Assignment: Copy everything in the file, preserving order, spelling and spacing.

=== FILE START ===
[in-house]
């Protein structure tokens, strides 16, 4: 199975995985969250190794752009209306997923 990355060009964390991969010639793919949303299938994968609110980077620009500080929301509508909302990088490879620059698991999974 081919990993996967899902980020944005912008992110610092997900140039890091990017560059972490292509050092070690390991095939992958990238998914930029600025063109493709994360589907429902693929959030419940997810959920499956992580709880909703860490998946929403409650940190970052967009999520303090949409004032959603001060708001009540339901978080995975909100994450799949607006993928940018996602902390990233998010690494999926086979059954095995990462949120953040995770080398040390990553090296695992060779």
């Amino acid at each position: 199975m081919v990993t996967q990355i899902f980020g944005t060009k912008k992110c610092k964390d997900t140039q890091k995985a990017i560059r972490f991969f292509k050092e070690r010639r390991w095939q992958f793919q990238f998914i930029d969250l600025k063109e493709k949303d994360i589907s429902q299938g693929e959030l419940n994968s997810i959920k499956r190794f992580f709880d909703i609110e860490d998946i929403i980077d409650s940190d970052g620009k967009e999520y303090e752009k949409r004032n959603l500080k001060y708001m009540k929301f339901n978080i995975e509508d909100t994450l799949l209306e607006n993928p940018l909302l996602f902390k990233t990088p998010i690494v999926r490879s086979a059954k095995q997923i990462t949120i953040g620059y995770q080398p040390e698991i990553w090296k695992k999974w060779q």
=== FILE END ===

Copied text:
[in-house]
């Protein structure tokens, strides 16, 4: 199975995985969250190794752009209306997923 990355060009964390991969010639793919949303299938994968609110980077620009500080929301509508909302990088490879620059698991999974 081919990993996967899902980020944005912008992110610092997900140039890091990017560059972490292509050092070690390991095939992958990238998914930029600025063109493709994360589907429902693929959030419940997810959920499956992580709880909703860490998946929403409650940190970052967009999520303090949409004032959603001060708001009540339901978080995975909100994450799949607006993928940018996602902390990233998010690494999926086979059954095995990462949120953040995770080398040390990553090296695992060779």
């Amino acid at each position: 199975m081919v990993t996967q990355i899902f980020g944005t060009k912008k992110c610092k964390d997900t140039q890091k995985a990017i560059r972490f991969f292509k050092e070690r010639r390991w095939q992958f793919q990238f998914i930029d969250l600025k063109e493709k949303d994360i589907s429902q299938g693929e959030l419940n994968s997810i959920k499956r190794f992580f709880d909703i609110e860490d998946i929403i980077d409650s940190d970052g620009k967009e999520y303090e752009k949409r004032n959603l500080k001060y708001m009540k929301f339901n978080i995975e509508d909100t994450l799949l209306e607006n993928p940018l909302l996602f902390k990233t990088p998010i690494v999926r490879s086979a059954k095995q997923i990462t949120i953040g620059y995770q080398p040390e698991i990553w090296k695992k999974w060779q």